In place of the major single-aircraft development programs that characterized the 1970s will be new programs that will exploit existing equipment. These programs will require a heavy investment of personnel, but they do not appear practical for management as separate, single-project organizations.

The deliberations on how to organize management of the CX Development program crystallized our thinking on this question. It makes great sense and offers practical personnel economies to group together under a single senior manager, programs having related military objectives, common users, and significant development and deployment interactions. The CX Program could benefit from interaction with related airlift and trainer system programs such as the C-5 Wing Modification, KC-135 Reengining Program, and the Companion Trainer Aircraft (CTA) Program.

The existing Deputy of Strategic Systems, the successor organization to the B-1 SPO on the cancellation of the program in 1977, was a precursor model of the type of mission-area organization that is better suited to the ASD’s emerging business base. Under a single, effective manager are all of the Air Force’s strategic aircraft enhancement programs. This mission-area oriented organization has proven itself flexible and responsive to change as when, in July of this year, the management of the ALCM was efficiently assumed from the Joint Cruise Missile Project Office we operated in Washington, D.C., with the Navy.

We considered variants of the Strategic Systems Program Office and decided to realign the current ASD programs into a mission-area management structure, effective April 15, 1980. Supplementing the Deputy of Strategic Systems are the Deputy for Tactical Systems, Deputy for Reconnaissance and Electronic Warfare Systems, and the Deputy for Airlift and Trainer Systems. This aggregation of related systems will improve cross-program visibility and create opportunities for integrated solutions to mission-area problems.

To supplement the mission-area program management structure we elected to continue to provide specialized management attention for critical subsystems by the existing Deputy of Propulsion, the Deputy for Simulators, and a realigned Deputy of Aeronautical Equipment.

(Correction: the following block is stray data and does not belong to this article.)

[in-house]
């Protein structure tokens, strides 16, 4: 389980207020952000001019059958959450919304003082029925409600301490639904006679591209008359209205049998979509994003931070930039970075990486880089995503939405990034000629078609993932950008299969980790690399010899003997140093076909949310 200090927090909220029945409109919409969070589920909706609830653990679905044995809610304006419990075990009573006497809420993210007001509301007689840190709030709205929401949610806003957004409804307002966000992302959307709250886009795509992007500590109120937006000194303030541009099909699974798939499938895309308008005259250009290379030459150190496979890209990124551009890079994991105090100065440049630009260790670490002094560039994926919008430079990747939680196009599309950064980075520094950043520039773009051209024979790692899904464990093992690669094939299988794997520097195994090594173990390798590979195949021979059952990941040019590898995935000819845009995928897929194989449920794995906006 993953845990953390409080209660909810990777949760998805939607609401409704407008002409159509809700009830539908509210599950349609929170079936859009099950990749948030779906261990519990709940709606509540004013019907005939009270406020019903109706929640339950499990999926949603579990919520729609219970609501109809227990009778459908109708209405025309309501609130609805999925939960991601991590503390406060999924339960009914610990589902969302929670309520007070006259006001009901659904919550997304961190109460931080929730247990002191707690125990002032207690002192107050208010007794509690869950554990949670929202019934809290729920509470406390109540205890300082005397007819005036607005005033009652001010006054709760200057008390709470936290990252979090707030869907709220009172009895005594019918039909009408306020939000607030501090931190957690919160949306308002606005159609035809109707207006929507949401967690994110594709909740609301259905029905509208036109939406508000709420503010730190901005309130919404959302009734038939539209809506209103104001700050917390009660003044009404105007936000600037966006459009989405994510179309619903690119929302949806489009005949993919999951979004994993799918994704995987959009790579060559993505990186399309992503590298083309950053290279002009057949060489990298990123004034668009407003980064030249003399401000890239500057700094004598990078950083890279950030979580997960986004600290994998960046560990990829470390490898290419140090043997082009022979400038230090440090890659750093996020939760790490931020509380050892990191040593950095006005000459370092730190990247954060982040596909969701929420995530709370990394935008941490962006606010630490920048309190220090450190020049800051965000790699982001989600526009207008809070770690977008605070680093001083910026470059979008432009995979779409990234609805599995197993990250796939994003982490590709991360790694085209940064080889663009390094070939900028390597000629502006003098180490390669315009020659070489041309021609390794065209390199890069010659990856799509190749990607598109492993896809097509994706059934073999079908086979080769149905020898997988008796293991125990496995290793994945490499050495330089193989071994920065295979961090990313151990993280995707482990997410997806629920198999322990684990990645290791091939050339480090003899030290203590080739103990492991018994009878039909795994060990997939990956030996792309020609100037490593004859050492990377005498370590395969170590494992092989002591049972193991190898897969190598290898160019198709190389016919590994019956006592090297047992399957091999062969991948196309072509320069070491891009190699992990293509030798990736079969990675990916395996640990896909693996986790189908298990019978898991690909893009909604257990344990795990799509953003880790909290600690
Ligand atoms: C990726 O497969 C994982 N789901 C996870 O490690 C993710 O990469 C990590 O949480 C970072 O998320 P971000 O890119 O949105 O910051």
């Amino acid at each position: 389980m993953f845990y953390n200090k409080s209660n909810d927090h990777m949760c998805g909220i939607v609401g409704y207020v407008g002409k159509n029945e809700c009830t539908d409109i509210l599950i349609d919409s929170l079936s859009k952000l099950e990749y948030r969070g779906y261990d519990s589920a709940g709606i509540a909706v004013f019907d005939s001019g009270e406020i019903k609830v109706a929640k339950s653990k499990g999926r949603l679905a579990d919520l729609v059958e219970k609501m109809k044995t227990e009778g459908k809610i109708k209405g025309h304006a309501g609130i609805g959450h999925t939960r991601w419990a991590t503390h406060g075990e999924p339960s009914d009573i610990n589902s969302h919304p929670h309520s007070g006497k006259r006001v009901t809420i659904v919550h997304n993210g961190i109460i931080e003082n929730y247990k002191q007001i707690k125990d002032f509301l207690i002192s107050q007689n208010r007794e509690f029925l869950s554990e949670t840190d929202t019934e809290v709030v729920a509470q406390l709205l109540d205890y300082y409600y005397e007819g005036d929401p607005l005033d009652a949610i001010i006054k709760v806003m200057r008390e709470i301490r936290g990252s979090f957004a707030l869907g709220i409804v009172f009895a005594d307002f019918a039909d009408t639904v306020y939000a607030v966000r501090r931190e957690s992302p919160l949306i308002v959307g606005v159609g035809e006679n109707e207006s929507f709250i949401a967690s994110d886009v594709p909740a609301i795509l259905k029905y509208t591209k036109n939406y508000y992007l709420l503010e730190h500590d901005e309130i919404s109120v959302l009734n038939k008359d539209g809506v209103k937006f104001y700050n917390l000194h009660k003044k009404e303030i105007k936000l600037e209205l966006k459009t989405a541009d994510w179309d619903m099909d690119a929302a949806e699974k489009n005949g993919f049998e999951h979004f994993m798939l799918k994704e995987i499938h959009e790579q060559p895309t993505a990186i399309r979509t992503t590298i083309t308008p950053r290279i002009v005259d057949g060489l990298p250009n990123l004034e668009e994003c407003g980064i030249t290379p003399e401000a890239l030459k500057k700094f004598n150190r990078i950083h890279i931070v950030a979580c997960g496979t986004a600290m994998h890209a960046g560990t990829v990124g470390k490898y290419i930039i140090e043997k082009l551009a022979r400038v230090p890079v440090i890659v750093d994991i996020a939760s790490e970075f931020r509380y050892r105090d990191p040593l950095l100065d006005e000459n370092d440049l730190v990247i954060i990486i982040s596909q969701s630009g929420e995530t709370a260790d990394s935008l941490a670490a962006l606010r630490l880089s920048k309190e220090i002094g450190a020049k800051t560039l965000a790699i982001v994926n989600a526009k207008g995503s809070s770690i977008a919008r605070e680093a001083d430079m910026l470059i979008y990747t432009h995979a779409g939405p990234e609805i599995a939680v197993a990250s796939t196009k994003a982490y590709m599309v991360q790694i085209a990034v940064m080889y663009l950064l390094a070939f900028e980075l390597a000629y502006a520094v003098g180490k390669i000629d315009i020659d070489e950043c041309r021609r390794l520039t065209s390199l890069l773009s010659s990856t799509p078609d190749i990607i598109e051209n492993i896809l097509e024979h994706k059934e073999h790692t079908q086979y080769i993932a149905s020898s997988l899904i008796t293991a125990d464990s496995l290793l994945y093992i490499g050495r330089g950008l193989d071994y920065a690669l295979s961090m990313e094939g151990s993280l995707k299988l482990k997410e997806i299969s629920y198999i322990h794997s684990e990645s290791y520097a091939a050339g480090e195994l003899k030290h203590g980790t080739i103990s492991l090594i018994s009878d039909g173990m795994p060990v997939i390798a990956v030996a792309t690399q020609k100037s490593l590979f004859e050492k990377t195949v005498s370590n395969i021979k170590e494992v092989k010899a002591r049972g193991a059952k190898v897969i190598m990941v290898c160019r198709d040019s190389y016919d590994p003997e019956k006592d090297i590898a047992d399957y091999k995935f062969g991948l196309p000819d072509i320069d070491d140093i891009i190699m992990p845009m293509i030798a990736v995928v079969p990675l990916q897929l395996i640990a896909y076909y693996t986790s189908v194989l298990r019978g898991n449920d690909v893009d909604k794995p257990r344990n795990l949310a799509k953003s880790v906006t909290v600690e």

I chose to preserve the F-16 System Program Office as a separate SPO for at least another year or two because of the unique international cooperative aspects of that program. (This program is the largest defense co-production effort ever attempted, with more than $1.4 billion in contracts placed in Europe. Also, the ASD staff organization did not require adjustment and was not affected by the realignment of the program management structure.

In our new alignment, the Deputies are responsible for providing executive policy and supervision for the mission programs and for offering guidance and assistance on issues that cut across program lines. Complete authority is delegated to the individual program directors for the management of their assigned programs. The stature of our program directors and the integrity of the single manager concept continues as a fundamental element for the success of ASD’s mission.

The new program management structure for ASD, with the mix of mission-area and specialized hardware management elements, will result in a more balanced organization with a set of Deputates having greater consistency in size and potential stability than our previous organization. Most important, the new structure will certainly lead to more effective use of our most important and fundamental resource—people. I anticipate an improved development and utilization of specialized skills, background, and experience to address the new challenges we face in each area.

The resulting organization will carry ASD well into the 1980s with more benefits. This mission-area orientation is more aligned with the DoD Program Planning and Budgeting System structure and the AFSC Vanguard planning system. Vanguard is perhaps the most important advance in our quest to accurately assess future requirements and match the technology of these requirements. In all mission areas, the development of an entirely new system or a major enhancement to an existing system will be the result of critical technologies fused together to create a technological opportunity.

This organizational alignment provides for improved mission-area trade-off analyses and mission-area problem solving. Our managers will be able to provide our higher headquarters decision-makers with better, more comprehensive, and cost-effective alternatives to mission objectives and requirements.

We will continue to assess the suitability of this organizational alignment to our future work load. Embodied in the mission-area structure is the capability to “spin-off” a project team as the nucleus for a full-blown, single-product SPO of the type common to our past organization. I am confident of our ability to sep up to the challenge of managing a high-priority major system program on an accelerated schedule, should that be necessary. With corporate planning at ASD, we have the process for dealing with change in a coherent manner.

Lt. Gen. Lawrence A. Skantze, a 1952 graduate of the US Naval Academy, is Commander of AFSC’s Aeronautical Systems Division at Wright-Patterson AFB, Ohio. He won his wings in 1953 and served with a B-26 squadron in Korea. Since that time his career has been largely in research and development. He has served as Director of System Engineering and Advanced Planning in the Air Force Manned Orbiting Laboratory Program, as Deputy to the Commander of ASD for the SRAM program, as Systems at Hq. AFSC, and has a master’s degree in nuclear engineering from the Air Force Institute of Technology. His byline last appeared in AIR FORCE in the July ’79 issue with the article “Electronic Warfare Initiatives.”